Tuesday, November 30, 2021

Kālacakra Tantra Woodblock Prints: A Guestblog in Response


Woodcut miniature of Pad-ma-dkar-po,
or in Sanskrit Puṇḍarīka
Today’s guestblog was written by Marta Sernesi. 
It is in response to two recent Tibeto-logic blogs about early woodblock carvings of the Kālacakra Tantra in Tibetan language. 
Look here for the first one, and here for the second.

I don’t have much to add to your blogpost, except to point to Jörg Heimbel’s study of the Jo gdan tshogs sde bzhi,* where he also provides a short biographical sketch of gNyag phu ba bSod nams bzang po as the 8th seat holder of dGe ’dun sgang. In the abbatial succession of this monastery one can spot a La stod Byang pa mKhan chen Seng ge dpal ba (11th seat holder, tenure: 8 years, ca. 1416–1424), who is most probably the project leader for the Kālacakra edition. However, the seat holder in 1433 would have been the following master in the list, namely sNye mo Bong ra ba mKhan chen Chos ’grub pa (tenure: 20 years, in office during the compilation of the rGya bod yig tshang chen mo in 1434), so the edition may or may not have been prepared at the monastery itself.

(* “The Jo gdan tshogs sde bzhi: An Investigation into the History of the Four Monastic Communities in Śākyaśrībhadra’s Vinaya Tradition,” contained in: Franz-Karl Ehrhard and Petra Maurer, eds., Nepalica-Tibetica: Festgabe for Christoph Cüppers, International Institute for Tibetan and Buddhist Studies [Andiast 2013], vol. 1, pp. 187–242.)

Regarding the printing colophon, I read rather spar du sgrubs pa’i dpon yig dge ba kos (= rkos) mkhan mkhas pa nam seng dang //

Even though my eyes are not that good, I think that this is the most plausible reading, so I am afraid that there’s no explicit mention of women involved in the making of the blocks. dGe ba was the scribe and mKhas pa Nam mkha’ seng ge and mGon po dpal and bSod nams rgyal mtshan and Yon tan dpal the carvers. 

There are two other early editions of Kālacakra related works that I am aware of, that may be of some interest. One printing project is a late Hor-par-ma (1351) described by Sherab Sangpo as "text 8" in his “Analysis of Tibetan Language Prints Produced During the Yuan Period (hor spar ma),” Inner Asia, vol. 15 (2013), pp. 201–224.

Another printing project would have been more or less coeval with the “Nyagpuwa memorial edition”:  Ritual texts on the Kālacakra written by the ruler of La stod Byang rNam rgyal grags bzang (1395–1475) that were printed by himself, most probably at his palace or main monastic institution of Ngam ring[s].

1. dPal ldan dus kyi ’khor lo’i dkyil ’khor du bdag nyid ’jug pa’i cho ga dri med, 27 fols. (6 lines per folios). See Sakya Resource Center S4835, a copy in a private collection identified and documented by Mathias Fermer. The colophon (fol. 27a) reads: /dpal ldan dus kyi ’khor lo’i dkyil ’khor du/ /bdag nyid ’jug pa’i cho ga dri med ’di/ /pad ma dkar po ji ltar bzhed pa bzhin/ /rnam rgyal grags pa bzang po bdag gis sbyar/ /spar ’di [sby]in bdag brtsom pa po nyid de/ /zhus dag pa ni chos dbang bka’ bcu pa/ /yi ge mkhan po dpal ldan rgyal mtshan te/ /rkos mkhan mkhas pa bla ma nam seng yin/ /dge des srid gsum sems can ma lus pa’i/ bag chags (...) spangs nas/ blo bur dri ma’i sbubs las nges grol te/ /sku bzhi’i bdag nyid mngon du byed gyur cig/.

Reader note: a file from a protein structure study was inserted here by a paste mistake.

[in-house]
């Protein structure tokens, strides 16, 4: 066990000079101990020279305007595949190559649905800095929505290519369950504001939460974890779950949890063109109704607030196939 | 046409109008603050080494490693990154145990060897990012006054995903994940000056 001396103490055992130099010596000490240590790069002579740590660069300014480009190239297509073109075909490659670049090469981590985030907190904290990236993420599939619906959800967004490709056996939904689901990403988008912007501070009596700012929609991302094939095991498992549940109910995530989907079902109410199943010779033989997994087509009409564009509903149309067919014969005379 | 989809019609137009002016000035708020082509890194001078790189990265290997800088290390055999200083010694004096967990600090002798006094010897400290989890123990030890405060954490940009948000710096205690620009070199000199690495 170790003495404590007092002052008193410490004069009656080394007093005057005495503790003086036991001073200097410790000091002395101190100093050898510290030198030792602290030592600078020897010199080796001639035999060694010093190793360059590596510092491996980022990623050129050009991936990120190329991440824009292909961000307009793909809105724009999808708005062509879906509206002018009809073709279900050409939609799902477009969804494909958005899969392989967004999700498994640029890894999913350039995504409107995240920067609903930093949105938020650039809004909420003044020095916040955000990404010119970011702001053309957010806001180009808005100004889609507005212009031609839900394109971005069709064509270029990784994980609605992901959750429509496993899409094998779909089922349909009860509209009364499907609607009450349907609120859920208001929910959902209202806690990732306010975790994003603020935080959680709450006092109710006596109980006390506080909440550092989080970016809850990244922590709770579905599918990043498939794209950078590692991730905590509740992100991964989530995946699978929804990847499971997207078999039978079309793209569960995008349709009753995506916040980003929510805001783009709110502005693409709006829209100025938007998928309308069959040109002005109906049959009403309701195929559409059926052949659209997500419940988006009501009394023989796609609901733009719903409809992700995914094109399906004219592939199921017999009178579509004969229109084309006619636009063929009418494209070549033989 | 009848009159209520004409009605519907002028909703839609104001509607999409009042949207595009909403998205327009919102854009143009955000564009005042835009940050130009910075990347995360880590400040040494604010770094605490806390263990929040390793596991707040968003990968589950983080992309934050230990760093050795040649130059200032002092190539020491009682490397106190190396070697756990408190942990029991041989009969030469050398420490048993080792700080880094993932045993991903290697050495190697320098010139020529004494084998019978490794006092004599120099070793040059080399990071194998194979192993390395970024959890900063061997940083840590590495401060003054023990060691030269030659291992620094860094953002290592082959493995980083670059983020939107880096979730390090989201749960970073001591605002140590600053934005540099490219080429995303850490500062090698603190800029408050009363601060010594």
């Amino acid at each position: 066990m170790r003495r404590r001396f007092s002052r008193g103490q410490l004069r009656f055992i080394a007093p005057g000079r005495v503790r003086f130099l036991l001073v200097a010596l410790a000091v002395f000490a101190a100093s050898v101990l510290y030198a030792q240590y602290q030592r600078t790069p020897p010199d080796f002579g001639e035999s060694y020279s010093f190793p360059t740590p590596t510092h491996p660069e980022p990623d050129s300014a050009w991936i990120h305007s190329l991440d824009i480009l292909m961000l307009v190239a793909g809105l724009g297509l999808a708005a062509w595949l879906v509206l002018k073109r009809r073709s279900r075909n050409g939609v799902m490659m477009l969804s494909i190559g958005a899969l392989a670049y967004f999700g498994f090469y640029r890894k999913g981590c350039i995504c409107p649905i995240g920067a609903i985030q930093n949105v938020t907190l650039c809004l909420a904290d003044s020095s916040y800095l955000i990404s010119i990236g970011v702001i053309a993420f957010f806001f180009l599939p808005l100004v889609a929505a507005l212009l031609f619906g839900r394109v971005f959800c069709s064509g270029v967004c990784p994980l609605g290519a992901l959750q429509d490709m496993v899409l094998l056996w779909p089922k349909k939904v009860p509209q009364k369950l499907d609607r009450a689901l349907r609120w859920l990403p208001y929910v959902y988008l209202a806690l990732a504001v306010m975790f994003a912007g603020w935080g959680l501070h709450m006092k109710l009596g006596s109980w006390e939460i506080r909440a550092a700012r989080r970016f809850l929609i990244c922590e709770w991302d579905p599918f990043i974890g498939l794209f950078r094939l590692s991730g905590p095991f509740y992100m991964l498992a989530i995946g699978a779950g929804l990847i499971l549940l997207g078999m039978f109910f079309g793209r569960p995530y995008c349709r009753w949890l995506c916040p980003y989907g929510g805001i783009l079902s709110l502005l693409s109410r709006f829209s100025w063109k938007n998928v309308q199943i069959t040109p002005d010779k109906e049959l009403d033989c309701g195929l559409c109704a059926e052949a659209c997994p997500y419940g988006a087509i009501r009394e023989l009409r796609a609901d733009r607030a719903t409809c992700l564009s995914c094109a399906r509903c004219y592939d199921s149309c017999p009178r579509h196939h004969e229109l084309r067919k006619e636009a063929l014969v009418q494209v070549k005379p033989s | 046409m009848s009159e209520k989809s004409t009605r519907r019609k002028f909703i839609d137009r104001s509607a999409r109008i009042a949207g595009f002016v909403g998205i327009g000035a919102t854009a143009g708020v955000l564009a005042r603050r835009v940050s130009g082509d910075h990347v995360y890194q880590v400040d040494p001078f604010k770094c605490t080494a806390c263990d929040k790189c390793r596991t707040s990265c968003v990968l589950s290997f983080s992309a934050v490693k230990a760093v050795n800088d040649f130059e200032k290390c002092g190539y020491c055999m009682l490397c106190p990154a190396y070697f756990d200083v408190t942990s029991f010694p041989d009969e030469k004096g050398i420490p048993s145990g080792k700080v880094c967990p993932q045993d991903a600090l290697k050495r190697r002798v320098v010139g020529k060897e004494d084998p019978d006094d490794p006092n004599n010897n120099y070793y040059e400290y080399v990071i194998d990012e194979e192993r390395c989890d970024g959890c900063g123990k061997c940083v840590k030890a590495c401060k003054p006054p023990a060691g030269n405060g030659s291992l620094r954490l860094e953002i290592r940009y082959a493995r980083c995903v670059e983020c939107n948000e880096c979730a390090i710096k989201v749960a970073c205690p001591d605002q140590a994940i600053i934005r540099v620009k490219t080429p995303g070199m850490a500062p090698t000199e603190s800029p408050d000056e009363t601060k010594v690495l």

2. Title page: dPal ldan dus kyi ’khor lo’i bdag ’jug [bzhugs legs so], 34 fols. (6 lines per folio). See TBRC W2KG210288, at the beginning of vol. 2 for the scan of the whole copy. The colophon reads: /dpal ldan dus kyi ’khor lo’i dkyil ’khor du/ /bdag nyid ’jug pa’i cho ga dri med ’di/ /pad ma dkar po ji ltar bzhed pa bzhin/ /rnam rgyal grags pa bzang po bdag gis sbyar/ /spar ’di sbyin bdag brtsom pa po nyid de/ /zhus dag pa ni chos dbang bka’ bcu pa/ /yi ge pa ni byams pa sang mchog dang/ /rkos mkhan mkhas pa bla ma nam seng yin/ /dge des srid gsum sems can ma lus pa’i/ bag chags rigs bzhi’i dri ma kun spangs nas/ /blo bur dri ma’i sbubs las nges grol te/ /sku bzhi’i bdag nyid mngon du byed gyur cig//.

Notwithstanding the same title, the very similar colophon, and appearance, these are two distinct projects, unfortunately undated. They also have very similar illuminations. On the last folio, on the left hand side is ’Jam dpal grags pa (correct Sanskrit is Mañjuśrī Yaśas, see the comment below), and on the right side Pad ma dkar po (Puṇḍarīka), of whom the ruler was considered an emanation (see Cyrus Stearn’s biographical sketch in The Treasury of Lives website and references therein). So I imagine that these are indirect portrayals of the ruler in bodhisattva garb. On the first folio (1v) of the second edition are illuminations figuring Sākyamuni and Kālacakra (I don’t have images of the first folios of no. 1).

You’ll note that in both cases the carver is one mKhas pa bla ma Nam seng. However, this is unlikely to be the same lead carver of the edition in memory of Nyagpuwa, as the two projects would have been realized in distinct places. However, mKhan chen Seng ge dpal is called La stod Byang pa, so, there’s that. 

Also interesting, perhaps, is that in both the Nyagpuwa memorial edition and the La stod Byang edition no.2 , Sākyamuni is portrayed wearing robes that leave the right shoulder uncovered. While this is not uncommon in 15th century depictions of “Indian” monastic robes, Jörg points out that this was the special kind of monk’s robes worn by members of the Jo gdan tshogs sde bzhi: